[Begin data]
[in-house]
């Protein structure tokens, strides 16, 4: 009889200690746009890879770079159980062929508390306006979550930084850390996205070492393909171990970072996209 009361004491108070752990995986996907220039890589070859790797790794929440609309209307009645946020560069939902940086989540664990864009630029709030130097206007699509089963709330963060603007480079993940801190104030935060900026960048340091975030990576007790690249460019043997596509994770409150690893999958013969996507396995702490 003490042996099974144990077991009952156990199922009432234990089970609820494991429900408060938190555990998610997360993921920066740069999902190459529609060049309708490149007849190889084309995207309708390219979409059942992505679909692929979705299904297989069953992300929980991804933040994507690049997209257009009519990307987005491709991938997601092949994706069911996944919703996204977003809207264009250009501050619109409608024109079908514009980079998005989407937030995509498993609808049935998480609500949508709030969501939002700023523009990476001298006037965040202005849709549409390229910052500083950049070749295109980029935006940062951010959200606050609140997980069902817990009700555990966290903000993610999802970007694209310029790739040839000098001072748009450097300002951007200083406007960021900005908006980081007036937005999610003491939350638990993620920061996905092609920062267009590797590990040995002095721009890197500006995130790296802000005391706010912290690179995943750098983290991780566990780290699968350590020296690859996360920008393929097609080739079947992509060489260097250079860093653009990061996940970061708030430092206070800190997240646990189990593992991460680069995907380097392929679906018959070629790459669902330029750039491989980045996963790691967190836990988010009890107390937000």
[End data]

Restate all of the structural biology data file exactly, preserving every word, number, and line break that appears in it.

[in-house]
């Protein structure tokens, strides 16, 4: 009889200690746009890879770079159980062929508390306006979550930084850390996205070492393909171990970072996209 009361004491108070752990995986996907220039890589070859790797790794929440609309209307009645946020560069939902940086989540664990864009630029709030130097206007699509089963709330963060603007480079993940801190104030935060900026960048340091975030990576007790690249460019043997596509994770409150690893999958013969996507396995702490 003490042996099974144990077991009952156990199922009432234990089970609820494991429900408060938190555990998610997360993921920066740069999902190459529609060049309708490149007849190889084309995207309708390219979409059942992505679909692929979705299904297989069953992300929980991804933040994507690049997209257009009519990307987005491709991938997601092949994706069911996944919703996204977003809207264009250009501050619109409608024109079908514009980079998005989407937030995509498993609808049935998480609500949508709030969501939002700023523009990476001298006037965040202005849709549409390229910052500083950049070749295109980029935006940062951010959200606050609140997980069902817990009700555990966290903000993610999802970007694209310029790739040839000098001072748009450097300002951007200083406007960021900005908006980081007036937005999610003491939350638990993620920061996905092609920062267009590797590990040995002095721009890197500006995130790296802000005391706010912290690179995943750098983290991780566990780290699968350590020296690859996360920008393929097609080739079947992509060489260097250079860093653009990061996940970061708030430092206070800190997240646990189990593992991460680069995907380097392929679906018959070629790459669902330029750039491989980045996963790691967190836990988010009890107390937000």